Re-fashioning a culture of ethical consumerism.

ENAT: A Lifelong Friendship That Impacts Across Borders

ENAT: A Lifelong Friendship That Impacts Across Borders

ENAT co-founder Olivia and I grew up together – like, 2-year-old-best-friends-since-day-1-of-preschool kind of grew up together. We were thick as thieves throughout our childhood in D.C., living only a few blocks apart. Our families have always been close and supportive of each other, growing to be an extended family (our moms carpool to work together). Olivia also had the honor of getting to grow up with Lemmy, the women, born and raised in Ethiopia, who was my nanny from when I was 2 months old until I left for college , and who I consider my second mama.

Lemmy was my first connection to Ethiopia. She taught me the ABCs in Amharic, made recipes from home for dinner, and provided a daily shoulder-shaking soundtrack in the form of Ethiopia’s top 50. She also often turned the blind eye when Olivia and I were getting into trouble somewhere in the neighborhood.

When I graduated University I wasn’t sure what I wanted to do, but I knew I wanted to go live with Lemmy in Addis, at least for a little. I got a job at an international organization working in ecotourism and conservation in Ethiopia and quickly found myself settled in, feeling totally at home with my Ethiopian mama and the bustle of Addis life. I dusted off my memories of the alphabet and learned Amharic and even started a business, Go Addis Tours. 

Meanwhile, Olivia had spent the better part of her 20s in Buenos Aires, Argentina working in the startup community there. She had always been fascinated with the use of business to do good and solve real world problems, her most significant experience being part of the team at FeelGood in college, an on-campus organization that made grilled-cheeses with all proceeds going to solving world hunger. I remember wishing we had one on our campus and thinking how cool it was to do something so creative while also donating to a great cause. Plus, I love grilled cheese.

Olivia and I started ENAT in 2015 out of a desire to do something together. We’ve always gone back and forth dragging each other into projects and adventures and we wanted to bridge the distance between continents by working towards a shared goal. We had strong influences from our parents, civil servants who believed strongly in making the world a better place and following your passions. We had also spent a good part of our combined lives adding to our closets and swapping clothes. Turns out ENAT and conscious fashion was the thing that stuck.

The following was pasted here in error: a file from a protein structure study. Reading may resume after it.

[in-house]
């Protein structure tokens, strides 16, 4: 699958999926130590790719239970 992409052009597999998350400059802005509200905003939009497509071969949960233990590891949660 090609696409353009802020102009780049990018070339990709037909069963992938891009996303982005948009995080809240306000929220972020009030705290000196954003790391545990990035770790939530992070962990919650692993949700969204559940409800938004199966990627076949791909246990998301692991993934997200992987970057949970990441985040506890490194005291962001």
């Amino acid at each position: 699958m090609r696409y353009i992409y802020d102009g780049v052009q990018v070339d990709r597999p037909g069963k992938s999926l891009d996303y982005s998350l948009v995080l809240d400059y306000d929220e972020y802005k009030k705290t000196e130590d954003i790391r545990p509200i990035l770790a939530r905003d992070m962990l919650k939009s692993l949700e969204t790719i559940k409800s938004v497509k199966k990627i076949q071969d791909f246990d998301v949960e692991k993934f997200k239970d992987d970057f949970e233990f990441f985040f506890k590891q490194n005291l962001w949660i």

From there everything happened pretty quickly: I had met Daniel at a craft fair in Addis where I bought a leather crossbody bag from him. I LOVED his design and the quality of his work was a step above anything else I’d seen in Addis. I made sure to get his name and number. He wrote it on the back of a paper copy of my passport that I had in my wallet and I’ve kept it ever since.

Turns out he was only 25 at the time and had started his leather business in his parent’s living room with 1 sewing machine and a ton of grit.

I was introduced to our other partner, Haimanot, through a friend and immediately knew I wanted to learn from her. Haime and her twin sister had overcome a tough childhood to start a business and serve as role models, providing entrepreneurial and jewelry-making trainings to other women in the city through the startup hub, Ice Addis.  

Olivia and I knew early on that we didn’t want to compromise on our values while building our business. That means maintaining fair and respectful relationships with our partners, with hourly wages set by them; working with sustainable and recycled materials whenever possible and reusing our waste material to cut down on our environmental impact; building this alongside impressive, powerful entrepreneurs who are creating businesses that sustain and strengthen Ethiopia’s economy through job creation; and making affordability our mission in order to allow more of our customers to participate in conscious buying.


It’s a long list, but we couldn’t imagine leaving anything out. We’ve always said we want to “do things right” and, out of that, achieve some good. We believe strongly in the triple bottom line approach and are always looking for ways to deepen and strengthen our impact.

Who knew so much could come out of of a desire to just start something together?


Contributed by ENAT Co-founder Eliza

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